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10 Reasons Preaching Is Scary

Reasons to never let yourself become cavalier about your preaching.

Reasons to never let yourself become cavalier about your preaching.

By Chuck Lawless

Anybody who knows me probably knows I love to preach. I so clearly knew God’s calling many years ago that only disobedience would allow me to ignore preaching today.

To be candid, though, preaching scares me. Here’s why:

  1. I will answer to God for what I say. As a 13-year-old, I strongly sensed God’s guiding me: “I want you to preach My Word.” I know God will hold me accountable for every word I say, and He will not ignore any carelessness from my lips (Matt. 12:36-37). Recklessness in preaching is an invitation to judgment.
  1. What I do affects eternity. Here I am not suggesting that my preaching somehow trumps the sovereignty of God. On the contrary, I am simply aware that God uses the proclamation of His Word to save souls (Rom. 10:9-15). That truth means that preaching really does have an eternal impact.
  2. I may have only one opportunity to speak truth to a hearer. A nonbeliever (or a believer, for that matter) may sit under my preaching only one time. In the midst of a busy life, he/she may offer listening ears for only a few minutes. I will miss that one-time open door if my preaching wanders from the Word.
  3. It’s easier to talk about “stuff” than it is to teach the Word. Preaching is hard work. From personal exegesis of the text to public proclamation of the message, preachers must dig into the Word, soak in it, be cleansed by it and then deliver it. It’s just easier to use a few Bible verses as a launching pad to preach about “stuff” than to do the hard work of Bible exposition—and that reality scares me.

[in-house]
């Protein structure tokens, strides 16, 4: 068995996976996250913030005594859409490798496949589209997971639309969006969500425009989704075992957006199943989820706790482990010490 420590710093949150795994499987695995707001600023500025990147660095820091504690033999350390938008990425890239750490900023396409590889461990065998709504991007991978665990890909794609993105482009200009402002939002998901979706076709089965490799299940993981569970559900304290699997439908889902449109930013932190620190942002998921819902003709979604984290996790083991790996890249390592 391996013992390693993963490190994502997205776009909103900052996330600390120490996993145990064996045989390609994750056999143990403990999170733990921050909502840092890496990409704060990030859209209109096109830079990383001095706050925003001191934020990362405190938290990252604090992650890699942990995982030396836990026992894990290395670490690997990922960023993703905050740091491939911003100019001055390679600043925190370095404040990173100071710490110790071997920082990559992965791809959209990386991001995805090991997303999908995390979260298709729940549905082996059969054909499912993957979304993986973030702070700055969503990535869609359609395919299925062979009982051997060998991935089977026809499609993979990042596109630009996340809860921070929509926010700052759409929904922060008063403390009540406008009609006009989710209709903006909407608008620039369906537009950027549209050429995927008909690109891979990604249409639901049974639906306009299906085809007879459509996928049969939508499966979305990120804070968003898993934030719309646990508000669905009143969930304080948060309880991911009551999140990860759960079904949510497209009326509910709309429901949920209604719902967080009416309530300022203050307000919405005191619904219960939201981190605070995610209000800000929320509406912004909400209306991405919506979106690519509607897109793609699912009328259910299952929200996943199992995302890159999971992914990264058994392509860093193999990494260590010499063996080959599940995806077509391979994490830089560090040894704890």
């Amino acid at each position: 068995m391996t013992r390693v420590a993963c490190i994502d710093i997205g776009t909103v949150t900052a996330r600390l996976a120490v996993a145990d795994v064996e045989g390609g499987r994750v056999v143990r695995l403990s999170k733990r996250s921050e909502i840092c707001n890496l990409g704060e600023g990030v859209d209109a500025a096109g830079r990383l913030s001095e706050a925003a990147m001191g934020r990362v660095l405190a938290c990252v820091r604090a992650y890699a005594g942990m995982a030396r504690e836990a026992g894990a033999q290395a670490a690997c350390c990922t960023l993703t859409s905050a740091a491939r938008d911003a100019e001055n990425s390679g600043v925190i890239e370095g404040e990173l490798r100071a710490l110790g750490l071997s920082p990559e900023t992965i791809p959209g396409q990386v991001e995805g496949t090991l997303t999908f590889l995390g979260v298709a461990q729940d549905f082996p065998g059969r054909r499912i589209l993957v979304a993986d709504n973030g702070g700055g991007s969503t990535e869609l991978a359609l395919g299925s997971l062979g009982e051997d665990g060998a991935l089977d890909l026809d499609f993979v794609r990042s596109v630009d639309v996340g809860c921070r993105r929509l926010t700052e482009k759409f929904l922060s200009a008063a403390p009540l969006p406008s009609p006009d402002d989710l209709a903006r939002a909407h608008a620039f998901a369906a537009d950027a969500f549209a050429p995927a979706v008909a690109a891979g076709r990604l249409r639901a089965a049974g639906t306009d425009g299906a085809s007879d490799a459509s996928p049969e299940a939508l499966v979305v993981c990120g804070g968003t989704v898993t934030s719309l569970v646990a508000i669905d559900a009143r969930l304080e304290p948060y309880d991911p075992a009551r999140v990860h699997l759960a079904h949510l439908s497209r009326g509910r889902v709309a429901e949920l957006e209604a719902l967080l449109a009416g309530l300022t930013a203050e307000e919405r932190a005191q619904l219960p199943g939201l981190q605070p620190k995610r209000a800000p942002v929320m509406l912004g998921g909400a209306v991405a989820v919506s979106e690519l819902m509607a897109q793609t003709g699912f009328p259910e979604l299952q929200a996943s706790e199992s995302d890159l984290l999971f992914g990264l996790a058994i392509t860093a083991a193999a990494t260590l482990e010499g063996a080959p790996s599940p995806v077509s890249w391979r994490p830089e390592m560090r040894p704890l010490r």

4. At least for a few minutes, everybody is focused on me. Maybe I’m uniquely fallen, but I like the affirmations that come with preaching. For a short while, I am the “man of God” to whom others look for truth. Yes, I want my preaching to direct them to Jesus, but I must be honest with myself: Preaching frightens me because it can instead become a means to build my ego.
  5. I can preach in my own strength. I’ve been preaching for 38 years, 33 of those in full-time ministry. I have two graduate degrees from a seminary, and I’ve taught preaching courses. What frightens me is that I can rely on my training, my knowledge and my experience when I preach—and completely lack the power and blessing of God.
  1. Preaching puts my life under the microscope. Those who listen to my sermons presume my life will validate my words. I preach the Word publicly on Sunday, but they have a right to see obedience and faithfulness in my life every day of the week. In fact, the very Word I preach gives them the lens through which to view my life. That’s humbling … and a bit disconcerting.
  2. The devil attacks preachers. The gospel is “God’s power for salvation” (Rom. 1:16, HCSB). Thus, it is not surprising that the enemy aims his arrows at preachers to hinder us from preaching and living out the Word. Our very calling to proclaim the gospel puts the enemy’s bullseye on our back.